‘He diagnosed the nerve entrapment with a quick scan,’ Natalie says. ‘It was a relief to what was causing my pain, but it was also infuriating. Why hadn’t a single NHS doctor or specialist run that test? It might have saved me from getting so unwell that I’d tried to end my life.’
Dr Bautrant released the trapped nerve in a £7,000 surgery, and when the nerve pain came back – a common trait of prolonged nerve pain – tried radio-frequency ablation, Botox injections and cryo-neurolysis to no effect.
He installed a Medtronic Pump in Natalie’s abdomen to deliver local anaesthetic 24/7 and continually numb the pain, which had been severely aggravated by years of delay in diagnosis and decompression.
Now, on Natalie’s better days, she’s able to walk short distances and work. She no longer feels suicidal, and though she still has pain, it’s slowly improving.
‘Before the pump, the pain was so torturous that I didn’t even love my daughter anymore,’ Natalie says. ‘I didn’t care about anyone or anything. I couldn’t be a mum or a wife, couldn’t work anymore and just wanted to be dead.
‘Now, I am slowly getting my life back, but I’ve had to go to France to get the proper medical diagnosis, operations to release the trapped nerve, install the pump and now refill it. It’s painful, exhausting and so expensive. Why won’t the NHS help me?’
Natalie and David have so far spent £50,000 including the cost of flying and staying abroad for treatment. The NHS refuses to refill the pump’s medication, leaving her to foot £1100 bills and solo trips to Paris every 4-6 weeks.
Natalie appealed to her local MP, who advised her to request special NHS funding for the refills, but the local CCG, which oversees such requests, denied the claim.
She says, ‘At one point, an email from one of my UK specialists was sent to me in error, and said, ‘the mental health state of doctors is often forgotten in the request by patients for treatment.’
‘What about my mental health? I’m the one suffering daily here. The specialists here have failed me, and it makes me wonder how many other women have suffered birth trauma like mine and are coping alone with agonising symptoms.’
The NHS website itself states pudendal neuralgia can continue to get worse if left untreated. Studies estimate 1 in 100,000 people suffer the condition, with women more prone than men, and injuries from labour being a leading cause.
Natalie, who lives with David and daughter Selina, five, in Wirral, adds, ‘If I didn’t have the money from my business, I’d be six feet under.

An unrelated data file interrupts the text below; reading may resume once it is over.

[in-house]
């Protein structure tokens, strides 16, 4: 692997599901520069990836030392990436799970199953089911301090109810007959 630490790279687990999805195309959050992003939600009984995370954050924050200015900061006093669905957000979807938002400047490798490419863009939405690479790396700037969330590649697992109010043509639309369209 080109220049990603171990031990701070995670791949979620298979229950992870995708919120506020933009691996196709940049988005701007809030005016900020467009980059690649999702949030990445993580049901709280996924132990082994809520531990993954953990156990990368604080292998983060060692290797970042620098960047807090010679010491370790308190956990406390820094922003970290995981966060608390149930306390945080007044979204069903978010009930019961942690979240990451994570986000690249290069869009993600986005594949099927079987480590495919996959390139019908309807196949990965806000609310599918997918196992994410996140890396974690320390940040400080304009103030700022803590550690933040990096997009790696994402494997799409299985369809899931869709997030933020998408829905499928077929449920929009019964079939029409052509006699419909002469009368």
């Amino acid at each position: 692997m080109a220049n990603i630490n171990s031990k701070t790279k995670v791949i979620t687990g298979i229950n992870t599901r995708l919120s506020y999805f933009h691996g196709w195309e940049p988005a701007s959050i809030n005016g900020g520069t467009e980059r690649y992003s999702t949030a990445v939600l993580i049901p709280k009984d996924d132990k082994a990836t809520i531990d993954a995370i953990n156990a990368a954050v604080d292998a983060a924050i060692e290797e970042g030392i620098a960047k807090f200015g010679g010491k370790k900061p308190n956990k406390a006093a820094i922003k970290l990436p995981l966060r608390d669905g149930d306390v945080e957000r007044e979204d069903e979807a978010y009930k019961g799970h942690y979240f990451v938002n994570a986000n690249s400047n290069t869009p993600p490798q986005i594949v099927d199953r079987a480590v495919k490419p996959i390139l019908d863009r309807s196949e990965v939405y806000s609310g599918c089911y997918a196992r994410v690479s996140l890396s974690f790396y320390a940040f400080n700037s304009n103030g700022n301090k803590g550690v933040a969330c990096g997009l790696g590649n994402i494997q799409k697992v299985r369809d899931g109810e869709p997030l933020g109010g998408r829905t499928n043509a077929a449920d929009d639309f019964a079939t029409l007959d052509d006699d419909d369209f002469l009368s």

‘I feel the NHS is burying their head in the sand. They know pudendal neuralgia exists, but don’t seem to want to deal with it or its causes properly.
‘I don’t expect to be fully recovered and jumping on trampolines, but I want to be able to stand, walk and sit, maybe even have gentle sex again one day.
‘I am adjusting my whole life to live around this pain. I must kneel on the floor, sit on one leg, or keep my knees up. I want normality.
‘Since having the pump fitted, I’ve been able to drive the short distance to take my daughter to school, wheel myself in the airport and return to work, but I have flares of pain that makes even this much impossible some weeks.
‘Other countries are making progress with this condition and the UK needs to catch up, instead of leaving women like me floundering for years.’
Kim Thomas from the Birth Trauma Association told Femail, ‘In my six years with the Birth Trauma Association, I have heard many distressing stories about women’s experiences during labour and birth.
‘There have been few, however, that have upset and angered me as much as Natalie’s story. She has suffered agonising pain and mental torment for several years, to the extent of attempting suicide. Yet instead of helping her, NHS professionals have dismissed her pain, and some have even laughed at her.
‘Through her own resourcefulness, she has found a French doctor who can alleviate the pain. All she needs is an NHS clinic willing to perform the simple task of refilling her pain pump every six weeks. Shockingly, not a single one has agreed to do so, and Natalie is now forced to travel to France regularly at her own expense.
‘The government is currently developing a women’s health strategy, and I urge Sajid Javid to look at what has happened to Natalie and put in place measures to force the NHS to take women’s pain seriously.’